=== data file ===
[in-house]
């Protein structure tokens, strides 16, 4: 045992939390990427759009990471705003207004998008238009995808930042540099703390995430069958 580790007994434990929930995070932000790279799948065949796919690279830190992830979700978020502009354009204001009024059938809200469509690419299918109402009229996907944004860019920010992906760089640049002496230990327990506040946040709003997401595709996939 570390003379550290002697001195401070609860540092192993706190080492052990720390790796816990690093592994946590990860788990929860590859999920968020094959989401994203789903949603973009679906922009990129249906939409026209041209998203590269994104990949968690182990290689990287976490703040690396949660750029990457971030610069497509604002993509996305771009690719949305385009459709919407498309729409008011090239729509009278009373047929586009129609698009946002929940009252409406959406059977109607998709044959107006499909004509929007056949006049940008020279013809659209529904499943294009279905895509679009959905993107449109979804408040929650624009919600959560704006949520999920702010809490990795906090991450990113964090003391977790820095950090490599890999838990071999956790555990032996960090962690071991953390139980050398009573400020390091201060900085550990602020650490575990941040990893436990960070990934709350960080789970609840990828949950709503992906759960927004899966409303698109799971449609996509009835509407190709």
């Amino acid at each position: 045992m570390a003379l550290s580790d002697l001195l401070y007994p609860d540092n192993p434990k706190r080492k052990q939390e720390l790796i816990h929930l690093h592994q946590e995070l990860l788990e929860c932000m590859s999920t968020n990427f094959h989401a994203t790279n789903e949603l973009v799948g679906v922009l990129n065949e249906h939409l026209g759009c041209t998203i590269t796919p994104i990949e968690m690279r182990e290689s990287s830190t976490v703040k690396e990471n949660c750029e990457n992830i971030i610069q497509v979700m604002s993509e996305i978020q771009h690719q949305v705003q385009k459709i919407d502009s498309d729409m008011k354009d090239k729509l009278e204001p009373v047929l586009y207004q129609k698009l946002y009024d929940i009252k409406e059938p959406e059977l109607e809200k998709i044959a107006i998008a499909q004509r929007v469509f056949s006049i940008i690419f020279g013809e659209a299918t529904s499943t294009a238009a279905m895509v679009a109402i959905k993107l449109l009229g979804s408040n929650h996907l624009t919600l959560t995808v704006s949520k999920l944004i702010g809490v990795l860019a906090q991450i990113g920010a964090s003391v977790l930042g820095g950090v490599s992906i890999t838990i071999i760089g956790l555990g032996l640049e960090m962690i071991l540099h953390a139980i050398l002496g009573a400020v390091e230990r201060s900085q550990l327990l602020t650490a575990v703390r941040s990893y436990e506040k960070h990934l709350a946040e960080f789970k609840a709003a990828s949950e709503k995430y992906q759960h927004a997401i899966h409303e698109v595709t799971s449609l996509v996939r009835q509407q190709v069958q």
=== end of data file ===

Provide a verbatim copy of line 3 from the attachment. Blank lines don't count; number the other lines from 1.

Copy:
């Amino acid at each position: 045992m570390a003379l550290s580790d002697l001195l401070y007994p609860d540092n192993p434990k706190r080492k052990q939390e720390l790796i816990h929930l690093h592994q946590e995070l990860l788990e929860c932000m590859s999920t968020n990427f094959h989401a994203t790279n789903e949603l973009v799948g679906v922009l990129n065949e249906h939409l026209g759009c041209t998203i590269t796919p994104i990949e968690m690279r182990e290689s990287s830190t976490v703040k690396e990471n949660c750029e990457n992830i971030i610069q497509v979700m604002s993509e996305i978020q771009h690719q949305v705003q385009k459709i919407d502009s498309d729409m008011k354009d090239k729509l009278e204001p009373v047929l586009y207004q129609k698009l946002y009024d929940i009252k409406e059938p959406e059977l109607e809200k998709i044959a107006i998008a499909q004509r929007v469509f056949s006049i940008i690419f020279g013809e659209a299918t529904s499943t294009a238009a279905m895509v679009a109402i959905k993107l449109l009229g979804s408040n929650h996907l624009t919600l959560t995808v704006s949520k999920l944004i702010g809490v990795l860019a906090q991450i990113g920010a964090s003391v977790l930042g820095g950090v490599s992906i890999t838990i071999i760089g956790l555990g032996l640049e960090m962690i071991l540099h953390a139980i050398l002496g009573a400020v390091e230990r201060s900085q550990l327990l602020t650490a575990v703390r941040s990893y436990e506040k960070h990934l709350a946040e960080f789970k609840a709003a990828s949950e709503k995430y992906q759960h927004a997401i899966h409303e698109v595709t799971s449609l996509v996939r009835q509407q190709v069958q």